Johnny Depp plays Inspector Abberline, the very middle class policemen in charge of the investigation into the series of murders of local prostitutes in the area. Ably assisted by Sgt Godley (Robbie Coltrane) Abberline befriends Mary Kelly (Heather Graham) a beautiful red haired "unfortunate" whose small group of prostitute friends is slowly diminishing in numbers as the Ripper strikes again and again.
More of the plot I cannot give away without ruining some of the secrets but there's many a twist and turn in store for the viewer. Whether this is a truly accurate account of the Ripper tale I'm not sure, and I'm sure there are plenty of Ripper anoraks who'll be only too happy to condemn the film for inaccuracies.
But to judge the film only on its authenticity to the Ripper legend is to miss the main point. This is an extremely thrilling and distinctive film. As I mentioned before the settings in the back streets of Whitechapel are horrendous in their squalor and unpleasantness and extremely well crafted.
Depp plays his part with distinction and great feeling and as always Coltrane provides great support. Other players worthy of mention are Ian Holm and Ian Richardson who play the "pillars" of the upper classes with great skill.
To sum up, even though this film had its fair share of blood and gore and had me hiding behind the cushion on more than one occasion, I was riveted for the duration of the film and definitely enjoyed this period "slasher" movie!
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Format: DVD
There have been so many books, movies and TV shows about Jack The Ripper that you might think that the story had been done to death and that nobody would be interested anymore. However, The Hughes brothers "From Hell" proves that there will always be a demand for a quality production of a very grizzly true horror story.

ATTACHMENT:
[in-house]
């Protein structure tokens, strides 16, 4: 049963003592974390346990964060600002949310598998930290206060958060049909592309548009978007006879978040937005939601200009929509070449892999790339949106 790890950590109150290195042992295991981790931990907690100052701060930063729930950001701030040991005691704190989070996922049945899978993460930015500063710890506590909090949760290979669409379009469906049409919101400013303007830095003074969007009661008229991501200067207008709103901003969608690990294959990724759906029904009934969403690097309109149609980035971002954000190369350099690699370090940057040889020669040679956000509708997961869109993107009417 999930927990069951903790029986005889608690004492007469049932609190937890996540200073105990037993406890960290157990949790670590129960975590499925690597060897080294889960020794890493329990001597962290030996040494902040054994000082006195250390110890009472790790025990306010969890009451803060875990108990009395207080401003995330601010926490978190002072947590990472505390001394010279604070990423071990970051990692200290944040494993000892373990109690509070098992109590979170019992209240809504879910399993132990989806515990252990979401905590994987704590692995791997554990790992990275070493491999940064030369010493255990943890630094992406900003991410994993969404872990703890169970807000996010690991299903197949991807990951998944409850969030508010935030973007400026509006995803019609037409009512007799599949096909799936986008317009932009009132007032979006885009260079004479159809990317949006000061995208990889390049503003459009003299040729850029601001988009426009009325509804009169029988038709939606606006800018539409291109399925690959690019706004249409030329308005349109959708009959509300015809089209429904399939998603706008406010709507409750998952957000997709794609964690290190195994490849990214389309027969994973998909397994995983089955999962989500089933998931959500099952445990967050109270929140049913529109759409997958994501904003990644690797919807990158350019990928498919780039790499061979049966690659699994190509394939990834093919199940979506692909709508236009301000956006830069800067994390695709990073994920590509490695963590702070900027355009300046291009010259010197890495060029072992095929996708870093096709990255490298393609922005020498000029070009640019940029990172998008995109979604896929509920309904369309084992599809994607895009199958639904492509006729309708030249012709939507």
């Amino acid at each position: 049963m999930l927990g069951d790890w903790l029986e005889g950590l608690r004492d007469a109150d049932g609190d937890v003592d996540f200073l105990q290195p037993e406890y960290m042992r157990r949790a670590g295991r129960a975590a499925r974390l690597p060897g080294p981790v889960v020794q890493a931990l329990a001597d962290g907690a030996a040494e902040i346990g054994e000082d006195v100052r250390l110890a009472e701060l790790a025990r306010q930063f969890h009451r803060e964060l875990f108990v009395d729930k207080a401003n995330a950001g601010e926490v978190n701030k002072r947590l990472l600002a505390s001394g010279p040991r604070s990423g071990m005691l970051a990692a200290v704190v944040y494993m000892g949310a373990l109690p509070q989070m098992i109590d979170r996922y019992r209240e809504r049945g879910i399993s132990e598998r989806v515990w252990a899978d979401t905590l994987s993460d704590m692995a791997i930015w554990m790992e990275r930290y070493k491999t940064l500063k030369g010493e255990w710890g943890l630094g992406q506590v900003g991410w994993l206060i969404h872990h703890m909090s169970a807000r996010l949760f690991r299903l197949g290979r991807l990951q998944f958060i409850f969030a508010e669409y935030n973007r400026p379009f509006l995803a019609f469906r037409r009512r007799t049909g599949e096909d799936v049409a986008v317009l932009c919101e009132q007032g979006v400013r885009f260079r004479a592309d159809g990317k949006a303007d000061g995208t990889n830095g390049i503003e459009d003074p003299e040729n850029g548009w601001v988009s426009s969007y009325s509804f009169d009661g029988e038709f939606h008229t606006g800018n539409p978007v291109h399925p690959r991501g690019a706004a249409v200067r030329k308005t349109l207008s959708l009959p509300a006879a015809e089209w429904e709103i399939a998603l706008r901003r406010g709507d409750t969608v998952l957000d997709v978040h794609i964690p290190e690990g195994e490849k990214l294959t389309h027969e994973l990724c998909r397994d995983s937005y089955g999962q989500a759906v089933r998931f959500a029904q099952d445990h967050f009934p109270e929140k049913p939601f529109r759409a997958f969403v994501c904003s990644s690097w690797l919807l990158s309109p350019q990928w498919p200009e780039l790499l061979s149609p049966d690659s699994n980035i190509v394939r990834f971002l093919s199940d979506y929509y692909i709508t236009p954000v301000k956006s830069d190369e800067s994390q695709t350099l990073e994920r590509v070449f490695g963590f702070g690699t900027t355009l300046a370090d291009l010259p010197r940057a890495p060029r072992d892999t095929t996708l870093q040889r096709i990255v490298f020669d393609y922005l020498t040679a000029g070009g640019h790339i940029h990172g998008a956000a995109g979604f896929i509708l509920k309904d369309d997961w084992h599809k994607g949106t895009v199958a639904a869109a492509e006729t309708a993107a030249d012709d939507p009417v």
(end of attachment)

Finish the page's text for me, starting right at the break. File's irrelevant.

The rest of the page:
Way back in the 19th century (in the fall of 1888 to be precise) one of the worlds first recorded serial killers brutally murdered five prostitutes (yes, only 5) bringing terror to London's east end slums. And whilst, in terms of numbers, modern serial killers such as Jeffrey Dahmer have been much more prolific, it seems that it is still Jack The Ripper's crimes that continue to still fascinate many people. Is it because of the brutal yet clinical way that the murders were carried out? Or is it because the case remains unsolved? Probably both but as The Hughes brothers, previously best known for the likes of Menace II Society, have set out to prove, that although long dead there are still plenty of 'worthy' suspects.
Based on the Alan Moore/Eddie Campbell cartoon strip and using the very beautiful city of Prague to expertly recreate Victorian London, The Hughes Brothers' latest movie pitches the clairvoyant, opium partaking, Inspector Fred Abberline (an impressive Johnny Depp), aided by his assistant Peter Godley (the always excellent Robbie Coltrane) racing against time in search of history's most notorious murderer, in this very watchable and very enjoyable yarn.